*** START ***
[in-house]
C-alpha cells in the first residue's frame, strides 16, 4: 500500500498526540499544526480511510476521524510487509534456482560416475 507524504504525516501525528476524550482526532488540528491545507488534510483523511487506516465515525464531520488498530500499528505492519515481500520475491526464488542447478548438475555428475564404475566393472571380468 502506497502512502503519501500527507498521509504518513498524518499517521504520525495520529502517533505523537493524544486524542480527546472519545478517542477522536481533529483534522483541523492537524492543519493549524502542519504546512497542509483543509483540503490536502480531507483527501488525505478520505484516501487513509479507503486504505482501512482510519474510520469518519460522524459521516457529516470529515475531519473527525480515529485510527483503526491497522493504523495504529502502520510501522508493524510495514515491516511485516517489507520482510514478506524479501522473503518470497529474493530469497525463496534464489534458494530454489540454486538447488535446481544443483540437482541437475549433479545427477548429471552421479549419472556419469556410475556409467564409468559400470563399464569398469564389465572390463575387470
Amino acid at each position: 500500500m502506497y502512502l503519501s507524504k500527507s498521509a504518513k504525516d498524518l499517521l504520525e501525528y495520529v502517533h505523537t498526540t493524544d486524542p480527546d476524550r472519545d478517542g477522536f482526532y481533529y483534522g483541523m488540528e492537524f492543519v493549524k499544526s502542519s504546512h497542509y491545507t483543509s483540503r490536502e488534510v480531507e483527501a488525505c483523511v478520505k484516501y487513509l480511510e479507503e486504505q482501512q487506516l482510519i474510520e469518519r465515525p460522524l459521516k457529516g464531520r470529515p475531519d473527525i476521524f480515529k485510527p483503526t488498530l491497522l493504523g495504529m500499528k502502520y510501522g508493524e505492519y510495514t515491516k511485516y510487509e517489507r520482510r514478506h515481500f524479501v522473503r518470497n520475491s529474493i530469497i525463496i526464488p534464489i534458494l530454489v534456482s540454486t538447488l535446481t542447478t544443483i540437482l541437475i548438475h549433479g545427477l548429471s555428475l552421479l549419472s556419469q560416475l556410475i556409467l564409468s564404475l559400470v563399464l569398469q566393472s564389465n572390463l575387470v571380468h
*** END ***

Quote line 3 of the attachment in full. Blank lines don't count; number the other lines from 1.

Amino acid at each position: 500500500m502506497y502512502l503519501s507524504k500527507s498521509a504518513k504525516d498524518l499517521l504520525e501525528y495520529v502517533h505523537t498526540t493524544d486524542p480527546d476524550r472519545d478517542g477522536f482526532y481533529y483534522g483541523m488540528e492537524f492543519v493549524k499544526s502542519s504546512h497542509y491545507t483543509s483540503r490536502e488534510v480531507e483527501a488525505c483523511v478520505k484516501y487513509l480511510e479507503e486504505q482501512q487506516l482510519i474510520e469518519r465515525p460522524l459521516k457529516g464531520r470529515p475531519d473527525i476521524f480515529k485510527p483503526t488498530l491497522l493504523g495504529m500499528k502502520y510501522g508493524e505492519y510495514t515491516k511485516y510487509e517489507r520482510r514478506h515481500f524479501v522473503r518470497n520475491s529474493i530469497i525463496i526464488p534464489i534458494l530454489v534456482s540454486t538447488l535446481t542447478t544443483i540437482l541437475i548438475h549433479g545427477l548429471s555428475l552421479l549419472s556419469q560416475l556410475i556409467l564409468s564404475l559400470v563399464l569398469q566393472s564389465n572390463l575387470v571380468h